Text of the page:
Westchester D.A. Will No Longer Prosecute Some Low-Level Marijuana Offenses
The changes aim to reduce the stigma and discrimination faced by those convicted of drug charges and better allocate the justice system’s resources.
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Starting today, Monday, January 14, the Westchester County District Attorney’s Office will no longer be prosecuting low-level marijuana offenses.
Announced in a statement from Westchester County D.A. Anthony Scarpino on Friday afternoon, “Criminal Possession of Marijuana in the Fifth Degree,” i.e. possession of between 25 grams and 2 ounces of the plant, will be prosecuted only as a violation, rather than a class-B misdemeanor, unless associated with other charges. “Unlawful Possession of Marijuana,” previously a violation for smaller quantities, will not be prosecuted at all.
“After a careful review of marijuana cases in Westchester, as well as discussions with police, community leaders and advocates, we have made the decision to change how we prosecute such offenses,” says Scarpino in the statement. “This decision not to prosecute specific cases will allow many people to move forward with their lives without the stigma attached to criminal records of any kind, records that cause discrimination in housing, job and school applications. Much of this has burdened our minority communities and we believe it is time to rectify that.”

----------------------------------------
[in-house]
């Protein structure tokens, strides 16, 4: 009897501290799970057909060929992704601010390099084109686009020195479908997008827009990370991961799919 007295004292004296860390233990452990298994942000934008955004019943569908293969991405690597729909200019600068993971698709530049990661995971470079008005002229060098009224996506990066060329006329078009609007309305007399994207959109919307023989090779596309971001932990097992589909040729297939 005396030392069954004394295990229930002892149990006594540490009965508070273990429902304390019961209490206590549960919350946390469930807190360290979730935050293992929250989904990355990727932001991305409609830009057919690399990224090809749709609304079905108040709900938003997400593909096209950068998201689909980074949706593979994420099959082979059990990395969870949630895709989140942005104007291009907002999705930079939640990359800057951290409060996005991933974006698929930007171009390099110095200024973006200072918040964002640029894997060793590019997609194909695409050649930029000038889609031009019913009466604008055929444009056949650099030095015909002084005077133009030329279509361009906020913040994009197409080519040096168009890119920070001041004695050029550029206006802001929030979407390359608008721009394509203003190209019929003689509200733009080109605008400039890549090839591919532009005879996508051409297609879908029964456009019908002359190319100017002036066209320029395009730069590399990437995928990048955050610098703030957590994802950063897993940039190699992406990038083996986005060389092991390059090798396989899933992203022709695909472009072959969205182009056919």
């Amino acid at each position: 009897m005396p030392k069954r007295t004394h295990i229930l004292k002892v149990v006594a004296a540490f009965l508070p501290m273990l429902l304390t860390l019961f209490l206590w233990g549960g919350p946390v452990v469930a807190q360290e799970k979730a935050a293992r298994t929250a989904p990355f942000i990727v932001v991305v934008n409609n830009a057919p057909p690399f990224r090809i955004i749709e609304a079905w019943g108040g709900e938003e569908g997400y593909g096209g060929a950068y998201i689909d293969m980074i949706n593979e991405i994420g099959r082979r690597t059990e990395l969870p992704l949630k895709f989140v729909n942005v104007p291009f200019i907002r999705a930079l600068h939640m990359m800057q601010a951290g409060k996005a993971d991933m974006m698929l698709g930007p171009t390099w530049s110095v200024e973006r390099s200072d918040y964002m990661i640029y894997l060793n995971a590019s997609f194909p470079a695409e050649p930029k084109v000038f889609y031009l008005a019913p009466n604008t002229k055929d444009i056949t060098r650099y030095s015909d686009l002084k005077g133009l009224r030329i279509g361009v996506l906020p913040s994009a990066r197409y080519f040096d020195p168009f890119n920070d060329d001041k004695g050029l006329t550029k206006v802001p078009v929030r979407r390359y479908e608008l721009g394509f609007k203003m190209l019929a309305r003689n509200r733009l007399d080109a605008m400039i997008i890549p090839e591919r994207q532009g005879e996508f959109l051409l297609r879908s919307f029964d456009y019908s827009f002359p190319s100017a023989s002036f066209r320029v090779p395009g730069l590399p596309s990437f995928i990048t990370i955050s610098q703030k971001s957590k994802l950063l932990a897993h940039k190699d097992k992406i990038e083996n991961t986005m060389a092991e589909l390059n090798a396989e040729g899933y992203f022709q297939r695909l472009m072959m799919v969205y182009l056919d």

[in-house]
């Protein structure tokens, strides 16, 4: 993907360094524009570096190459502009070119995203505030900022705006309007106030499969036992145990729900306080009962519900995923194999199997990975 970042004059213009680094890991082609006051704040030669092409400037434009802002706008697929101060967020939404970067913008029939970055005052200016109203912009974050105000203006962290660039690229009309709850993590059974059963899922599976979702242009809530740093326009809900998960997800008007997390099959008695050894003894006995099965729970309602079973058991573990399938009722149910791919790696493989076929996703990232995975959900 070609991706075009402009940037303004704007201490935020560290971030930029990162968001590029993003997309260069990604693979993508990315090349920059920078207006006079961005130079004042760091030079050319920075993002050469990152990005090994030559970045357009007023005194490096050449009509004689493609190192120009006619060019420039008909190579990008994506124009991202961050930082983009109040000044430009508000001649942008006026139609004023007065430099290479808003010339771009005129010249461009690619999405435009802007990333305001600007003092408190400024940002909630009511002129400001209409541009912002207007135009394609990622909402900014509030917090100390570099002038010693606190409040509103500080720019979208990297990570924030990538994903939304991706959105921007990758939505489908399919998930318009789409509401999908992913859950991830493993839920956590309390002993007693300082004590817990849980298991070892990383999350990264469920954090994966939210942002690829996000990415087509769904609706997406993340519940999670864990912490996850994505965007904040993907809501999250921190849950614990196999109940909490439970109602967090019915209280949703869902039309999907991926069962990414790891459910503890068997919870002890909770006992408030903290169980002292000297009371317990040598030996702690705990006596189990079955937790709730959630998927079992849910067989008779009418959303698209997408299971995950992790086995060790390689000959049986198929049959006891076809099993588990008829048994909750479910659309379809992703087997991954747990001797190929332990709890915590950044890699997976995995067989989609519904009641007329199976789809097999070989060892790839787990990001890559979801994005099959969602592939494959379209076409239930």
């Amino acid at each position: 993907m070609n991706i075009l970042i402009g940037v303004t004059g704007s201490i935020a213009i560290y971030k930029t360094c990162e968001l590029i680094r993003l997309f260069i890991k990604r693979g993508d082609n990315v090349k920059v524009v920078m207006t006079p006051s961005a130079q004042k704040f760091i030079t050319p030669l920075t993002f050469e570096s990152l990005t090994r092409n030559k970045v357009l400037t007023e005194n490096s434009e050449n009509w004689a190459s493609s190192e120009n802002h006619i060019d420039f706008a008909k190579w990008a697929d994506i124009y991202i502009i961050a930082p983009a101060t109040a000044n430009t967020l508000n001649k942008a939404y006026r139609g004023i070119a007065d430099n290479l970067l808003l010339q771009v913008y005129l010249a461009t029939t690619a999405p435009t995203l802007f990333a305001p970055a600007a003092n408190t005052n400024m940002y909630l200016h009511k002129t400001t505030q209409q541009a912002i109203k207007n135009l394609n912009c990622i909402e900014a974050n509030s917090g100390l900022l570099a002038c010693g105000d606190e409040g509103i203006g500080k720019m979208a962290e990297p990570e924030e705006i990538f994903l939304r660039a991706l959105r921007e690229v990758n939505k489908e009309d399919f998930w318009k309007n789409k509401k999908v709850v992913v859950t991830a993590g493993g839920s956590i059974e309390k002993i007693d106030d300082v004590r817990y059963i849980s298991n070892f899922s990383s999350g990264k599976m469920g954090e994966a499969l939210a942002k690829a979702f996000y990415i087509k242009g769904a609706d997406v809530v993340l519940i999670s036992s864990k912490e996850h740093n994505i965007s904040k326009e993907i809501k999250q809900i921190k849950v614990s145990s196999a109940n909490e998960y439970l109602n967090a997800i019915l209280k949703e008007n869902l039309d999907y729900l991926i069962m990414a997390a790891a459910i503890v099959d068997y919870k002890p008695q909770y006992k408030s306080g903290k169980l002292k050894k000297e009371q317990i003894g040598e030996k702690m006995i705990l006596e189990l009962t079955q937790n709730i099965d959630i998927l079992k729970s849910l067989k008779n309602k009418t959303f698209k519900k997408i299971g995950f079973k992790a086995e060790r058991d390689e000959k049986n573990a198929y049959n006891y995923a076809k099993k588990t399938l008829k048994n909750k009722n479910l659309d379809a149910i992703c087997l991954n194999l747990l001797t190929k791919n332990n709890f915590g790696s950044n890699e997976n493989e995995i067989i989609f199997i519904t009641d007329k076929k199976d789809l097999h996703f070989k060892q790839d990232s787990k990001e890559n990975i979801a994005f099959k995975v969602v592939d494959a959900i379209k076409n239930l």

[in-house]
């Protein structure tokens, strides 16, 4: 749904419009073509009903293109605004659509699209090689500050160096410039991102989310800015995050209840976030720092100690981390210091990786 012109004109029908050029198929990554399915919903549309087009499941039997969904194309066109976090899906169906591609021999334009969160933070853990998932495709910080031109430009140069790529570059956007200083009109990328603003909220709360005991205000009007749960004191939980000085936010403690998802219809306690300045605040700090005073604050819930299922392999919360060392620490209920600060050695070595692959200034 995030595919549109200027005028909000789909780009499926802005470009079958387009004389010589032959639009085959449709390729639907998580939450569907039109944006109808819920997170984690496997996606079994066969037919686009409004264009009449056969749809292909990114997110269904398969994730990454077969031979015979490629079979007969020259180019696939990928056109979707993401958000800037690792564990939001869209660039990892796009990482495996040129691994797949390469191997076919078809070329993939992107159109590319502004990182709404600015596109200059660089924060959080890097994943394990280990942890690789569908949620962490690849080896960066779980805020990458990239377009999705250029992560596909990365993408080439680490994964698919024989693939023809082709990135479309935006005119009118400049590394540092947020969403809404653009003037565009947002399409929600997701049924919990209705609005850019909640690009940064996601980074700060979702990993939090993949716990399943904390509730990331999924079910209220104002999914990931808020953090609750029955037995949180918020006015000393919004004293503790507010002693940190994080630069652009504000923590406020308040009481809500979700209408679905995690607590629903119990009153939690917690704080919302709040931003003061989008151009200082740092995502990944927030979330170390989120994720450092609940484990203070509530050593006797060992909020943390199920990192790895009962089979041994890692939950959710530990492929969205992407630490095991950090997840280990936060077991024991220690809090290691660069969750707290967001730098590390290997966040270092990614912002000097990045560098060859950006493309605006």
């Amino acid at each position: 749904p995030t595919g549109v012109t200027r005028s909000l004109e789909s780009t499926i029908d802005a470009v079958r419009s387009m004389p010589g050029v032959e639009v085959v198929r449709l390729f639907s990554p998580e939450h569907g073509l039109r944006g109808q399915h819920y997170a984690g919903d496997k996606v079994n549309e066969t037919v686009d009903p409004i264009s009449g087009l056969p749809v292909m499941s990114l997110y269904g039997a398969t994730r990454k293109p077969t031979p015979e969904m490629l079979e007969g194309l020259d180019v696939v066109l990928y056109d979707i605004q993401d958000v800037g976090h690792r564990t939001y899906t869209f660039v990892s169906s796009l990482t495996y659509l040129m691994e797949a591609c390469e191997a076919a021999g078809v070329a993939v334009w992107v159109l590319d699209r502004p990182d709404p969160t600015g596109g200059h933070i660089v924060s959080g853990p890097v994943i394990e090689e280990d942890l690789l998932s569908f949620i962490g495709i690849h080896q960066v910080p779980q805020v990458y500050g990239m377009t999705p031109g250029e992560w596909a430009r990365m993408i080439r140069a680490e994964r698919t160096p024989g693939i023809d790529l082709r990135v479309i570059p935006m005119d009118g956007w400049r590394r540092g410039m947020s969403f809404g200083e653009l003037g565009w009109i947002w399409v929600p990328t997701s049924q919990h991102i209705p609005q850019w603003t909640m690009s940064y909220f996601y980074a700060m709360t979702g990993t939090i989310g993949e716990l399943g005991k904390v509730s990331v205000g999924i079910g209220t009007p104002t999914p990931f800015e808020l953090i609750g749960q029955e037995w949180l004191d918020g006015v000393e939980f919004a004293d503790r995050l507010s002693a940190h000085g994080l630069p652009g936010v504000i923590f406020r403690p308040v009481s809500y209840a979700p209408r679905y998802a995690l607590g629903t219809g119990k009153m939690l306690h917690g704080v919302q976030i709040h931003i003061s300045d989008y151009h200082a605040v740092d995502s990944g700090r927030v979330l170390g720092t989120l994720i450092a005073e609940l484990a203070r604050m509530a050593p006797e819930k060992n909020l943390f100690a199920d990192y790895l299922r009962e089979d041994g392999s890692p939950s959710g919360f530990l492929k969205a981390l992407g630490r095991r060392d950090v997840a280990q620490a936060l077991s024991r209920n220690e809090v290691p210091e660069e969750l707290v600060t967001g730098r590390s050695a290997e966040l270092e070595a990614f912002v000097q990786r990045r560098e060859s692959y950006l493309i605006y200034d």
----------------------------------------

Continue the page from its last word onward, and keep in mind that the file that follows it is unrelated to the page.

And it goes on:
He adds, “This change in how low-level marijuana cases are handled is also aimed at a better use of public resources. What has been spent on arrests and prosecutions can now be used to focus on more serious crimes.” Scarpino is also urging Governor Andrew Cuomo and state legislators streamline the process for prosecuting marijuana-related charges on a state level, to relieve the inconsistencies between counties.
Helen Jonsen, a spokesperson for the district attorney’s office, confirmed that many currently facing pending prosecution for these offenses will likely see the charges dropped. Whether and how the D.A.’s office might also expunge any previous convictions has yet to be determined.
The changes in policy are designed to tie into bail reforms made last year, which did away with requests for cash bail for most misdemeanor charges.
“These reforms in the bail process and marijuana prosecution are illustrations of our commitment to a fairer system of justice that works for every member of our community,” Scarpino says, “no matter where they live, the color of their skin or the amount in their wallets.”